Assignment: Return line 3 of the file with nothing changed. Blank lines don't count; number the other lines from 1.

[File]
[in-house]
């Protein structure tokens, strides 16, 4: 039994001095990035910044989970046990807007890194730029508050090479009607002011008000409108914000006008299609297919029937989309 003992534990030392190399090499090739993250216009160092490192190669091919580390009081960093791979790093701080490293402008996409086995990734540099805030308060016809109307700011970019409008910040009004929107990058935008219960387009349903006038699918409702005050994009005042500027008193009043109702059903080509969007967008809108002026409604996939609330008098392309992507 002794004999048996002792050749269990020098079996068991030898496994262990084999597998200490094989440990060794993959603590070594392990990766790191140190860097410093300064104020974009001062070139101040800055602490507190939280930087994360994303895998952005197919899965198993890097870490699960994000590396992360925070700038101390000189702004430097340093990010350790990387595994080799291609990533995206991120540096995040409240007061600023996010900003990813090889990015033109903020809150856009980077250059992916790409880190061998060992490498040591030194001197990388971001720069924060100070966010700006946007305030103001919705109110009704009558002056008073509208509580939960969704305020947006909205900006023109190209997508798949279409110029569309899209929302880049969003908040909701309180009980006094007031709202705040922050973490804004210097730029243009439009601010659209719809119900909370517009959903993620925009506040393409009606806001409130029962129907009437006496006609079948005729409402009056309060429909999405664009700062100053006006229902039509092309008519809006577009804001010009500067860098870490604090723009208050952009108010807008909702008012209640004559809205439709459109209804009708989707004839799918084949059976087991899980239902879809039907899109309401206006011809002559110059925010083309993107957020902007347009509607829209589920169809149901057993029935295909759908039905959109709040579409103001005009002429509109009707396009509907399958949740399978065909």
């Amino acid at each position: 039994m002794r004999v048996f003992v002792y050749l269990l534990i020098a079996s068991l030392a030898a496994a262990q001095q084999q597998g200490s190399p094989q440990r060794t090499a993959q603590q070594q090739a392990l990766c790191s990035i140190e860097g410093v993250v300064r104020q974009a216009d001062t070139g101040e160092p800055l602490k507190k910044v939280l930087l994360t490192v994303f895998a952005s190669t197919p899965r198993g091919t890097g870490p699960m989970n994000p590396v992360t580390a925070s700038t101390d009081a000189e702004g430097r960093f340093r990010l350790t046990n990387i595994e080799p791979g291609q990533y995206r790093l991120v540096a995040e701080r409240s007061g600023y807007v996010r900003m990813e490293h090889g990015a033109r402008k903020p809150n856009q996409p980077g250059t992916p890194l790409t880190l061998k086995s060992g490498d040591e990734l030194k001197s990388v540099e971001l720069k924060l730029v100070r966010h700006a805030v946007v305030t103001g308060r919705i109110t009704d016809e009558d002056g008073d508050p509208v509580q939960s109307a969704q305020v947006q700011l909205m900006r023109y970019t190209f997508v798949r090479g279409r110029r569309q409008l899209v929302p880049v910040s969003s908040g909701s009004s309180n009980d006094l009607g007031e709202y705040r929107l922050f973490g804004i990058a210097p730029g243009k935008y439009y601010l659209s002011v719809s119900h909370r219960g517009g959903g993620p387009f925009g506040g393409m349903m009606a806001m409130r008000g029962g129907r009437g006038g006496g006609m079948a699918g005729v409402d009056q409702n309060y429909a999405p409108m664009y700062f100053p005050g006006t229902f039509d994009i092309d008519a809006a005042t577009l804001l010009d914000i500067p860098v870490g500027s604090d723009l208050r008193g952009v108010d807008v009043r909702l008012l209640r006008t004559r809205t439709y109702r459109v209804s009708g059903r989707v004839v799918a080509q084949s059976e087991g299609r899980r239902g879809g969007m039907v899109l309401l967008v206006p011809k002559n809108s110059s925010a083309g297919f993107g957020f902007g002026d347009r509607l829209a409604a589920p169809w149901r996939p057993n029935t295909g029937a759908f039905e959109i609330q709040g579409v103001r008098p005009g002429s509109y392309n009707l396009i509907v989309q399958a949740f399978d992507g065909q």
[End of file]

């Amino acid at each position: 039994m002794r004999v048996f003992v002792y050749l269990l534990i020098a079996s068991l030392a030898a496994a262990q001095q084999q597998g200490s190399p094989q440990r060794t090499a993959q603590q070594q090739a392990l990766c790191s990035i140190e860097g410093v993250v300064r104020q974009a216009d001062t070139g101040e160092p800055l602490k507190k910044v939280l930087l994360t490192v994303f895998a952005s190669t197919p899965r198993g091919t890097g870490p699960m989970n994000p590396v992360t580390a925070s700038t101390d009081a000189e702004g430097r960093f340093r990010l350790t046990n990387i595994e080799p791979g291609q990533y995206r790093l991120v540096a995040e701080r409240s007061g600023y807007v996010r900003m990813e490293h090889g990015a033109r402008k903020p809150n856009q996409p980077g250059t992916p890194l790409t880190l061998k086995s060992g490498d040591e990734l030194k001197s990388v540099e971001l720069k924060l730029v100070r966010h700006a805030v946007v305030t103001g308060r919705i109110t009704d016809e009558d002056g008073d508050p509208v509580q939960s109307a969704q305020v947006q700011l909205m900006r023109y970019t190209f997508v798949r090479g279409r110029r569309q409008l899209v929302p880049v910040s969003s908040g909701s009004s309180n009980d006094l009607g007031e709202y705040r929107l922050f973490g804004i990058a210097p730029g243009k935008y439009y601010l659209s002011v719809s119900h909370r219960g517009g959903g993620p387009f925009g506040g393409m349903m009606a806001m409130r008000g029962g129907r009437g006038g006496g006609m079948a699918g005729v409402d009056q409702n309060y429909a999405p409108m664009y700062f100053p005050g006006t229902f039509d994009i092309d008519a809006a005042t577009l804001l010009d914000i500067p860098v870490g500027s604090d723009l208050r008193g952009v108010d807008v009043r909702l008012l209640r006008t004559r809205t439709y109702r459109v209804s009708g059903r989707v004839v799918a080509q084949s059976e087991g299609r899980r239902g879809g969007m039907v899109l309401l967008v206006p011809k002559n809108s110059s925010a083309g297919f993107g957020f902007g002026d347009r509607l829209a409604a589920p169809w149901r996939p057993n029935t295909g029937a759908f039905e959109i609330q709040g579409v103001r008098p005009g002429s509109y392309n009707l396009i509907v989309q399958a949740f399978d992507g065909q």